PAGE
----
despite massive investments, cycling infrastructure still suffers from the road reflex

MObviously, the government finds it much more consensual to encourage cycling than to oppose motorway projects. No less than six ministers, including the first of them, took turns on Friday, May 5, to praise the benefits of “active mobility”during the first cycling and walking interministerial committee, which was held at the Ministry of Ecology. The investments announced, 2 billion euros budgeted by the State by 2027, exceed all that had been released so far.

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In September 2018, the date of the first national “bicycle plan”, the sums promised only reached 350 million euros for seven years. This money was not spent in vain: the share of the bicycle in travel, which had jumped after the first confinements, further increased by 8% in 2022 compared to 2021, according to the association of elected officials Vélo and territories.

The Federation of Bicycle Users (FUB), with its 500 local associations, continues to benefit from the excellent relations forged by its president, Olivier Schneider, with Elisabeth Borne, when the latter was Minister of Transport, between 2017 and 2019.

“For several years, France has started a policy of visible catch-up. Now there are billions”, comments Annie-Claude Thiolat, vice-president of the FUB. However, it specifies that with 6 billion euros – the 2 billion announced by the State in addition to the 4 billion financed by local authorities –, “France remains below the 30 euros per year and per inhabitant recommended by a study by the French Environment and Energy Management Agency [Ademe] of 2019 ».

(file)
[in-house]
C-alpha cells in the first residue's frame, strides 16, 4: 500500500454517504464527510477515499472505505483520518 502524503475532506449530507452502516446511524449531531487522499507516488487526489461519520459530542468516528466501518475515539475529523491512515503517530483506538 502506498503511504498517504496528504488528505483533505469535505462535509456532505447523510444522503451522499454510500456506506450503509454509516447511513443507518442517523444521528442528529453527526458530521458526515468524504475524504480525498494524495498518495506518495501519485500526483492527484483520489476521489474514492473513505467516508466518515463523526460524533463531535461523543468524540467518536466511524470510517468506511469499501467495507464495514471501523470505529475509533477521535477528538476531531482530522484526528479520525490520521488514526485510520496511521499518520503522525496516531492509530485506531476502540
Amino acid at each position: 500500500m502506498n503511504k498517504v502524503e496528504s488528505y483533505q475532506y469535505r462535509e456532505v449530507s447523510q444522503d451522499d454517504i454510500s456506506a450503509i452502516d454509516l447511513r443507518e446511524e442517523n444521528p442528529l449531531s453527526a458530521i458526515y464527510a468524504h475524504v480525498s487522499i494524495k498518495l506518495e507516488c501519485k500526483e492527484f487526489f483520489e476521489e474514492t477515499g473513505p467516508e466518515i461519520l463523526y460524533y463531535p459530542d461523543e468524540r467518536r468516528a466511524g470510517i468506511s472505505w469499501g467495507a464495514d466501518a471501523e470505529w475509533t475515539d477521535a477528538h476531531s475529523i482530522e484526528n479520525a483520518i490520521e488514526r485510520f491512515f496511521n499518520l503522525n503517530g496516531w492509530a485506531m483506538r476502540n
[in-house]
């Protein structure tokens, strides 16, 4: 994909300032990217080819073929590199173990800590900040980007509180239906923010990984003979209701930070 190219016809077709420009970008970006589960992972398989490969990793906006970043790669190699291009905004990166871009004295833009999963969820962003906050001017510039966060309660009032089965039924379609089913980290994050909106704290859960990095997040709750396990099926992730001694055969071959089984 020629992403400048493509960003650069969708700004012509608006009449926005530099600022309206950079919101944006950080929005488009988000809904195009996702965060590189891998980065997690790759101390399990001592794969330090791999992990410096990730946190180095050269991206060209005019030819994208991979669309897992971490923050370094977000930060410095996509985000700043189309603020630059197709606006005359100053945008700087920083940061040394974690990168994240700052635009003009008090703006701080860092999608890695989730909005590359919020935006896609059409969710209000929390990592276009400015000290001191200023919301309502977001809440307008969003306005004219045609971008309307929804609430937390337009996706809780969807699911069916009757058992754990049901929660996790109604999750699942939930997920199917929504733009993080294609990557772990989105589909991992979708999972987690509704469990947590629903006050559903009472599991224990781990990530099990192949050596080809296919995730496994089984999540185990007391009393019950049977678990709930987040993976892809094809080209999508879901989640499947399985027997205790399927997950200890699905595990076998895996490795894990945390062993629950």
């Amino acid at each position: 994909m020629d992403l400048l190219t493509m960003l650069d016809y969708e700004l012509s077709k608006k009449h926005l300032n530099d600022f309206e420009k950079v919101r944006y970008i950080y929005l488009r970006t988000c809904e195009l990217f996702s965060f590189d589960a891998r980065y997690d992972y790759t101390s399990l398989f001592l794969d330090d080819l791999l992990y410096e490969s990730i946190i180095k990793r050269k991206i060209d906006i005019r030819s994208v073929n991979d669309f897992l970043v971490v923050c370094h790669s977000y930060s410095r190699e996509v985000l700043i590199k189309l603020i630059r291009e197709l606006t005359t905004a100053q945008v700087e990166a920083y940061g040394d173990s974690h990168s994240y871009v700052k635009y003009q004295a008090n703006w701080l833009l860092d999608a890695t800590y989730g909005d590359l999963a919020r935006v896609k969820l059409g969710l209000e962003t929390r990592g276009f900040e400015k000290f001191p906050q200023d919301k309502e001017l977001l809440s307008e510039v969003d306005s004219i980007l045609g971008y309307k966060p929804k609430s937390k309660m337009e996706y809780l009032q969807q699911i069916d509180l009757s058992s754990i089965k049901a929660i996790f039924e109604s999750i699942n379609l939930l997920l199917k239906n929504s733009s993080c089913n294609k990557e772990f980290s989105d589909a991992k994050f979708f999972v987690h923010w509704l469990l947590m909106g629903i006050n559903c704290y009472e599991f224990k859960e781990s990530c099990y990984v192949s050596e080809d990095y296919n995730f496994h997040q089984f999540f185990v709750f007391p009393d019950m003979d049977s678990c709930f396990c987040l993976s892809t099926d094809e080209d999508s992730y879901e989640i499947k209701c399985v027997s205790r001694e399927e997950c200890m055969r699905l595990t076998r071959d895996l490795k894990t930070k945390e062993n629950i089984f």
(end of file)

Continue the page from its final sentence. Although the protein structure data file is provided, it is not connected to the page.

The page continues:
Part of the network is “totally to be redone”

The State will thus contribute to financing aid for the purchase of bicycles, linear cycle paths or footbridges and underground passages, “whose cost may exceed 5 million euros”observes Florian Le Villain, consultant for Solcy, a consulting firm in town planning and cycling policy.

The government hopes in particular to increase the total length of cycle paths from 57,000 kilometers today, including 17,000 developed since 2017, to 80,000. However, a good part of the existing network “is totally to be redone”deplores Olivier Schneider, who cites the tracks materialized on a sidewalk, those which stop abruptly at a crossroads, or others, made impassable by the roots of trees.

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Concretely, notes Florian Le Villain, the obstacles remain numerous. “In the local authorities, overworked project managers tell us that they don’t have time to take care of a development”he underlines, giving the example of a rural community of 30,000 inhabitants, in Brittany, which has undertaken to mark out the routes using road signs. “It’s meticulous work and not very rewarding, but essential for the inhabitants to use the route in their daily journeys. »

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